Overview of best prospect sectors, major infrastructure projects, significant government procurements and business opportunities.
U.S. products and services enjoy a strong reputation for quality and, due in part to CAFTA-DR, are highly competitive. Consumer attitudes and brand preferences are similar to those in the United States and many major U.S. franchises are present in the country. Television shows from the United States and other media are widely available and popular. Dominicans travel frequently to the United States for business, vacation, medical treatment, study, or to visit family.
As a signatory of the CAFTA-DR free trade agreement, the DR stands to benefit from the issuance of licenses to import U.S. shale gas in liquefied (LNG) or compressed form. Access to this energy continues to help diversify its energy matrix. The private sector in the DR is leading the transition to greater use of natural gas in power generation.
Whether in traditional or renewable energy, there are opportunities for U.S. operators and suppliers in the construction or conversion of power generating facilities. The DR government’s efforts to encourage the generation of clean and renewable energy includes generous tax incentives for investors in the sector but do not include commitments to purchase the electricity produced. While the new fiscal reforms reduced tax incentives for producers of renewable energy, the medium to long-term prospects for renewable energy products and services are promising.
According to some projectins, the DR’s access to relatively inexpensive U.S. natural gas and the opening of the expanded Panama Canal has the potential to trigger a renaissance of offshore/near-shore manufacturing in the DR’s numerous free trade zones and allow the country to compete more effectively against products from China and Asia. The Dominican Republic’s strategic geographic location, competitive labor costs, modern shipping and port infrastructure, and free trade zones all bode well for continued growth, particularly as China and other countries’ labor and transportation costs increase. Additionally, President Abinader has publicly stated that Chinese investment will not be allowed into critical infrastructure like major ports, bridges, airports, etc. While the implementation of these commitments remains uncertain, the US embassy is encouraged by the DR’s ongoing push to implement international best practices on transparency in competition and procurement. It is likely that, should these efforts be successful, US companies will be more competitive locally and could see increased opportunities in the local market.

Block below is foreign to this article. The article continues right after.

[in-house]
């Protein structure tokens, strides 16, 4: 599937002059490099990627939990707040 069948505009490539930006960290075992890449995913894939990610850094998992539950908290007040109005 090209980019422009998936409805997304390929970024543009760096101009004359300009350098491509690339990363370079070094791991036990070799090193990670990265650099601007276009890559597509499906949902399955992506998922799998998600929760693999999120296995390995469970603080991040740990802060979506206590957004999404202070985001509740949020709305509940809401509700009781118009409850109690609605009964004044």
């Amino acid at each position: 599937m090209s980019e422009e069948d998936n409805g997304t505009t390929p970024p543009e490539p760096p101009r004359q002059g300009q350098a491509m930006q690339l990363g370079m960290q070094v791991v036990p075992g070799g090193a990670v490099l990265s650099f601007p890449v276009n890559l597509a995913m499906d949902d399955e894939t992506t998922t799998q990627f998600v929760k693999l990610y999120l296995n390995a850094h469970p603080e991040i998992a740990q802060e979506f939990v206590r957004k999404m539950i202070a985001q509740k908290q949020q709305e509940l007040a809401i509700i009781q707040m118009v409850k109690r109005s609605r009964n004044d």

The Dominican Republic is the number one tourist destination in the Caribbean. The United States accounted for 39.8 percent of the 6.6 million tourists that visited in 2018, representing almost half of this key sector for the DR economy. This dynamic and growing segment of the economy creates opportunities for U.S. exporters in a range of industries (i.e., construction, hotel & restaurant equipment, agricultural products, etc.) that are necessary to support and grow the DR’s tourism sector.
Since 2016, over 97 percent of the goods entering the country from CAFTA-DR countries enter with no tariff. In virtually all industry sectors, CAFTA-DR gives significant advantages to U.S. exporters over non-CAFTA competitors.
Leading industry sectors for U.S. exports include the following: air conditioning and refrigeration equipment; automobile parts and services; building products; hotel and restaurant equipment; medical equipment; printing and graphic art equipment and supplies; renewable energy; safety and security equipment and supplies; and telecommunication equipment. In addition, the DR is a key buyer of U.S. agricultural products, with $1.3 billion on average (2014-2018) in annual agricultural imports.